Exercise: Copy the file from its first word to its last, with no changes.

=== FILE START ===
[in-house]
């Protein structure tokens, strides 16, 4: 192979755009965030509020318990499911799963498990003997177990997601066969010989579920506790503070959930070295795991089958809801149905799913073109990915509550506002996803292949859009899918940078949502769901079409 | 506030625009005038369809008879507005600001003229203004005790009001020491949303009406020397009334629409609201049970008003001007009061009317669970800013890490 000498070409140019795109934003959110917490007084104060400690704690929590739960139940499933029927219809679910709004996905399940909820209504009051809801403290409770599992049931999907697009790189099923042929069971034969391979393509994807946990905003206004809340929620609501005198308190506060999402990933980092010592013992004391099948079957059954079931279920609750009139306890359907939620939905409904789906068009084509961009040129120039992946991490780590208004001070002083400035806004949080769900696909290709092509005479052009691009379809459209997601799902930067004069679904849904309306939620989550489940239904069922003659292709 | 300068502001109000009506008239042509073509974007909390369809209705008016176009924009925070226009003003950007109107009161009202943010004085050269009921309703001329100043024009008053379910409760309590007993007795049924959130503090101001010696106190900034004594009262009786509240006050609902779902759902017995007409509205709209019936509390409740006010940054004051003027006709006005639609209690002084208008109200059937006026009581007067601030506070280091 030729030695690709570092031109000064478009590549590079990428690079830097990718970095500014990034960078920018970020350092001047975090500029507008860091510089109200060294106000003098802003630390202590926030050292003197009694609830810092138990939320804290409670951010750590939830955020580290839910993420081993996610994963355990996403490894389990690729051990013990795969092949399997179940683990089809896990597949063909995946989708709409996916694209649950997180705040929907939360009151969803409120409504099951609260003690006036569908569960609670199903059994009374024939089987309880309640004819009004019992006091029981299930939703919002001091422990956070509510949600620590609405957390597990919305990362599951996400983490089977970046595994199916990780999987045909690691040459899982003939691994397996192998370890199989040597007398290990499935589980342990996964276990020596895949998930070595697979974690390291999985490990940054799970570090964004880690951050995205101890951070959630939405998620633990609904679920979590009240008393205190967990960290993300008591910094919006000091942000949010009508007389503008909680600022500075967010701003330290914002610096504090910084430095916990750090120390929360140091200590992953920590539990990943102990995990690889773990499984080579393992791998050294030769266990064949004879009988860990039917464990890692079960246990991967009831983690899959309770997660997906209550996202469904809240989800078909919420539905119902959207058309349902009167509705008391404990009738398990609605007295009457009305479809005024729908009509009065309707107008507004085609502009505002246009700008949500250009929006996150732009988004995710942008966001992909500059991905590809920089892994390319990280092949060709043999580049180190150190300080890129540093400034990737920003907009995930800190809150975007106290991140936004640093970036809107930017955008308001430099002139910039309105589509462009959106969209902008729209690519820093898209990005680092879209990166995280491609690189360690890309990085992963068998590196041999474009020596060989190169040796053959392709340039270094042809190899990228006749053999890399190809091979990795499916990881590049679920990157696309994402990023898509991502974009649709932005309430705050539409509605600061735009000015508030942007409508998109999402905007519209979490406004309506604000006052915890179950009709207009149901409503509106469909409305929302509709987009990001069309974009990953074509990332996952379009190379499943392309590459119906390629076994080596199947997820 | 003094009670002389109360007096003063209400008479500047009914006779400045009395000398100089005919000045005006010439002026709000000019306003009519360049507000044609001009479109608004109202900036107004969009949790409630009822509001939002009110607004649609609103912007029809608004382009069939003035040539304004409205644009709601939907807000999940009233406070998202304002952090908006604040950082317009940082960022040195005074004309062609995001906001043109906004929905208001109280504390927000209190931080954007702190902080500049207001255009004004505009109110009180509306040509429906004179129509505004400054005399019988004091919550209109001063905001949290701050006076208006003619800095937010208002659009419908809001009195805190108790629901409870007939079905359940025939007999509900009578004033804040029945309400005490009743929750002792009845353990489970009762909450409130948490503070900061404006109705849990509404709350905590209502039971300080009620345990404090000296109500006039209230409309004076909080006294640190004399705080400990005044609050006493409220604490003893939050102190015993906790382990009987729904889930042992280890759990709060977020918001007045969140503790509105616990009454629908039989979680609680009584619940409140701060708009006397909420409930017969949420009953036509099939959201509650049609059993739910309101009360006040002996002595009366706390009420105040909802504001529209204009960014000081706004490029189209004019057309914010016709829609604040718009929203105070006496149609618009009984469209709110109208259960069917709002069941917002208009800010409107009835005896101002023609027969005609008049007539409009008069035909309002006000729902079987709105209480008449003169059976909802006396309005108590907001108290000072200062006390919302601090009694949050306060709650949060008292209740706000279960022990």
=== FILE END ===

[in-house]
């Protein structure tokens, strides 16, 4: 192979755009965030509020318990499911799963498990003997177990997601066969010989579920506790503070959930070295795991089958809801149905799913073109990915509550506002996803292949859009899918940078949502769901079409 | 506030625009005038369809008879507005600001003229203004005790009001020491949303009406020397009334629409609201049970008003001007009061009317669970800013890490 000498070409140019795109934003959110917490007084104060400690704690929590739960139940499933029927219809679910709004996905399940909820209504009051809801403290409770599992049931999907697009790189099923042929069971034969391979393509994807946990905003206004809340929620609501005198308190506060999402990933980092010592013992004391099948079957059954079931279920609750009139306890359907939620939905409904789906068009084509961009040129120039992946991490780590208004001070002083400035806004949080769900696909290709092509005479052009691009379809459209997601799902930067004069679904849904309306939620989550489940239904069922003659292709 | 300068502001109000009506008239042509073509974007909390369809209705008016176009924009925070226009003003950007109107009161009202943010004085050269009921309703001329100043024009008053379910409760309590007993007795049924959130503090101001010696106190900034004594009262009786509240006050609902779902759902017995007409509205709209019936509390409740006010940054004051003027006709006005639609209690002084208008109200059937006026009581007067601030506070280091 030729030695690709570092031109000064478009590549590079990428690079830097990718970095500014990034960078920018970020350092001047975090500029507008860091510089109200060294106000003098802003630390202590926030050292003197009694609830810092138990939320804290409670951010750590939830955020580290839910993420081993996610994963355990996403490894389990690729051990013990795969092949399997179940683990089809896990597949063909995946989708709409996916694209649950997180705040929907939360009151969803409120409504099951609260003690006036569908569960609670199903059994009374024939089987309880309640004819009004019992006091029981299930939703919002001091422990956070509510949600620590609405957390597990919305990362599951996400983490089977970046595994199916990780999987045909690691040459899982003939691994397996192998370890199989040597007398290990499935589980342990996964276990020596895949998930070595697979974690390291999985490990940054799970570090964004880690951050995205101890951070959630939405998620633990609904679920979590009240008393205190967990960290993300008591910094919006000091942000949010009508007389503008909680600022500075967010701003330290914002610096504090910084430095916990750090120390929360140091200590992953920590539990990943102990995990690889773990499984080579393992791998050294030769266990064949004879009988860990039917464990890692079960246990991967009831983690899959309770997660997906209550996202469904809240989800078909919420539905119902959207058309349902009167509705008391404990009738398990609605007295009457009305479809005024729908009509009065309707107008507004085609502009505002246009700008949500250009929006996150732009988004995710942008966001992909500059991905590809920089892994390319990280092949060709043999580049180190150190300080890129540093400034990737920003907009995930800190809150975007106290991140936004640093970036809107930017955008308001430099002139910039309105589509462009959106969209902008729209690519820093898209990005680092879209990166995280491609690189360690890309990085992963068998590196041999474009020596060989190169040796053959392709340039270094042809190899990228006749053999890399190809091979990795499916990881590049679920990157696309994402990023898509991502974009649709932005309430705050539409509605600061735009000015508030942007409508998109999402905007519209979490406004309506604000006052915890179950009709207009149901409503509106469909409305929302509709987009990001069309974009990953074509990332996952379009190379499943392309590459119906390629076994080596199947997820 | 003094009670002389109360007096003063209400008479500047009914006779400045009395000398100089005919000045005006010439002026709000000019306003009519360049507000044609001009479109608004109202900036107004969009949790409630009822509001939002009110607004649609609103912007029809608004382009069939003035040539304004409205644009709601939907807000999940009233406070998202304002952090908006604040950082317009940082960022040195005074004309062609995001906001043109906004929905208001109280504390927000209190931080954007702190902080500049207001255009004004505009109110009180509306040509429906004179129509505004400054005399019988004091919550209109001063905001949290701050006076208006003619800095937010208002659009419908809001009195805190108790629901409870007939079905359940025939007999509900009578004033804040029945309400005490009743929750002792009845353990489970009762909450409130948490503070900061404006109705849990509404709350905590209502039971300080009620345990404090000296109500006039209230409309004076909080006294640190004399705080400990005044609050006493409220604490003893939050102190015993906790382990009987729904889930042992280890759990709060977020918001007045969140503790509105616990009454629908039989979680609680009584619940409140701060708009006397909420409930017969949420009953036509099939959201509650049609059993739910309101009360006040002996002595009366706390009420105040909802504001529209204009960014000081706004490029189209004019057309914010016709829609604040718009929203105070006496149609618009009984469209709110109208259960069917709002069941917002208009800010409107009835005896101002023609027969005609008049007539409009008069035909309002006000729902079987709105209480008449003169059976909802006396309005108590907001108290000072200062006390919302601090009694949050306060709650949060008292209740706000279960022990």